Essentially, canvassing is the practice of being a door-to-door salesman who sells politics instead of vacuum cleaners.

Activist and political groups often use canvassing as a way to raise public awareness and build funds. My canvassing director called it "Disturbing the Complacent." It is a big part of grassroots campaigning, and succeeds by the principles of statistics -- if you talk to 40 people, there will probably be about 5 who are gullible enough to give you money.

This summer, I worked for a week and a half as a canvasser for the Human Rights Campaign, the nation's largest gay and lesbian civil rights group. The average employment duration of canvassers in our office was roughly three days. Canvassing is not for the weak of heart, weak of mind or weak of foot. It involves hour upon hour of single-minded unflappability, dedication to the cause (because it sure doesn't pay well) and strong, tireless legs. We spent 5 hours a day canvassing a "turf", which was a section of 50-80 houses in a given neighborhood, and had a daily requirement of raising at least $120.

Canvassing usually involves a "rap", which is the initial spiel you roll off when someone comes to the door. Regardless of the organization, all canvassing raps are similar, specifically designed for maximum impact on the unwary victim:

Hi, how are you?

My name is __________, and I'm with ______________.

Right now we're working to _______________________.

Here's some more information about this work: _____________.

The best way you can support our efforts is by _________________, tonight.

If you support us, you'll get this: _________________.

This is what you need to do right now: ____________________.

Canvassing is actually not considered soliciting. In spite of the fact that you're often asking people for money, it is considered an exercise of freedom of speech, and does not require a permit. If you've got the nerve, you can legitimately canvass no-soliciting neighborhoods, and probably even make some money.

One interesting thing I noticed is how much people seem to trust canvassers (and assumably salesmen). They will often leave their door wide open and run to get a checkbook, leaving their house ripe for petty theft. I was also marginally shocked at the number of people willing to give cash to someone they just met 5 minutes ago. I could fire up my computer and create a "statement of support" exactly like those I used on the job and probably make an average of $100 a day asking people for donations to a supposedly honorable political organization. The possibilities are almost scary.

Occasionally, canvassing can be extremely fun and sort of hilarious. Once I was assigned a rich white upper-class turf in a neighborhood on the West End of Richmond, Va. As I was walking from house to house, I noticed a slightly middle-aged woman walking her dog down the road. I thought I might as well try the spiel on her, although she looked like the type of person who would turn me down cold. I walked up to her and began reciting anyway: "Hi, how are you? I'm with the Human Rights Campaign. We're the nation's largest gay and lesbian civil rights group, and right now we're working to prevent hate crimes." She looked at me and said "oh yeah? My son is gay! You have to meet him!" I got dragged all the way into her house across the street, and stood there while she yelled "ALEX! COME DOWNSTAIRS!!!!" She introduced us and gave me the full "suggested initial donation" of $75. I could tell that both she and her son thought I was a lesbian. I neglected to mention that in reality I'm mostly heterosexual, and he was probably, oh, the third or fourth openly gay person I've met in my entire life.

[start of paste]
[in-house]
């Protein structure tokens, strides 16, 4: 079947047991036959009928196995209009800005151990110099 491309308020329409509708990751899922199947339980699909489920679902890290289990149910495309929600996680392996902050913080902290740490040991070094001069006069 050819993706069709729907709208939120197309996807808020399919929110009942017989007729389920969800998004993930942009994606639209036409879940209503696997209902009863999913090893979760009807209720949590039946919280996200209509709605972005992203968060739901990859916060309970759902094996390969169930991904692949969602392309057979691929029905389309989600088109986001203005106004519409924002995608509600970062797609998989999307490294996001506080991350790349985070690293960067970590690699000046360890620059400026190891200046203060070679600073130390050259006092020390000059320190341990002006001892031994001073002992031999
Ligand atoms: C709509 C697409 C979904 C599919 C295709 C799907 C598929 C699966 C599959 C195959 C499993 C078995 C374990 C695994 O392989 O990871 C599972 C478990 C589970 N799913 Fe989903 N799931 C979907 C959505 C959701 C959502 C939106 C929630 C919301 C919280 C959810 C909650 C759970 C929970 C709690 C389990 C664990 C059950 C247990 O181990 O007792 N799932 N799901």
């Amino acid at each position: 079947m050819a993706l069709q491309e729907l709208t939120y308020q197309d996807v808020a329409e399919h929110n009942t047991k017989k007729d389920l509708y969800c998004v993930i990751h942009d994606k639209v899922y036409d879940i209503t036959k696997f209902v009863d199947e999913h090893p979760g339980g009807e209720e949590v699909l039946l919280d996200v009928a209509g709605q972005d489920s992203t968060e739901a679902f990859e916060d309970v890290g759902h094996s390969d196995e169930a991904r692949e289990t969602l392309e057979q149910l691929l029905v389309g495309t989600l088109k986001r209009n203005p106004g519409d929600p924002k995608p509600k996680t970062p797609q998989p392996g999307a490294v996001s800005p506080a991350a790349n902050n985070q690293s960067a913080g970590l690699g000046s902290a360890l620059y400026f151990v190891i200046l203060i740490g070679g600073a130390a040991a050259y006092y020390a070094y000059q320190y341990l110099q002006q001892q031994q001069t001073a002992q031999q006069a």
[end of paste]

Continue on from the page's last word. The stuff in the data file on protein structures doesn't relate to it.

It was amazing how many people seemed to think I was a lesbian when I was canvassing for gay rights. I guess it's assumed that anyone who would actually go door-to-door raising support for the Human Rights Campaign would HAVE to be extremely involved in its issues. This is similar to assuming a programmer at a large corporation has influence over the company's irritating television ads. There is NO overlap -- we're merely the lowlifes doing the dirty work.

Can"vass (?), v. t. [imp. & p. p. canvassed (?); p. pr. & vb. n. Canvassing.] [OF. Canabasser to examine curiously, to search or sift out; properly, to sift through canvas. See Canvas, n.]


To sift; to strain; to examine thoroughly; to scrutinize; as, to canvass the votes cast at an election; to canvass a district with reference to its probable vote.

I have made careful search on all hands, and canvassed the matter with all possible diligence. Woodward.


To examine by discussion; to debate.

An opinion that we are likely soon to canvass. Sir W. Hamilton.


To go trough, with personal solicitation or public addresses; as, to canvass a district for votes; to canvass a city for subscriptions.


© Webster 1913.

Can"vass, v. i.

To search thoroughly; to engage in solicitation by traversing a district; as, to canvass for subscriptions or for votes; to canvass for a book, a publisher, or in behalf of a charity; -- commonly followed by for.


© Webster 1913.

Can"vass, n.


Close inspection; careful review for verification; as, a canvass of votes.



Examination in the way of discussion or debate.


Search; exploration; solicitation; systematic effort to obtain votes, subscribers, etc.

No previous canvass was made for me. Burke.


© Webster 1913.

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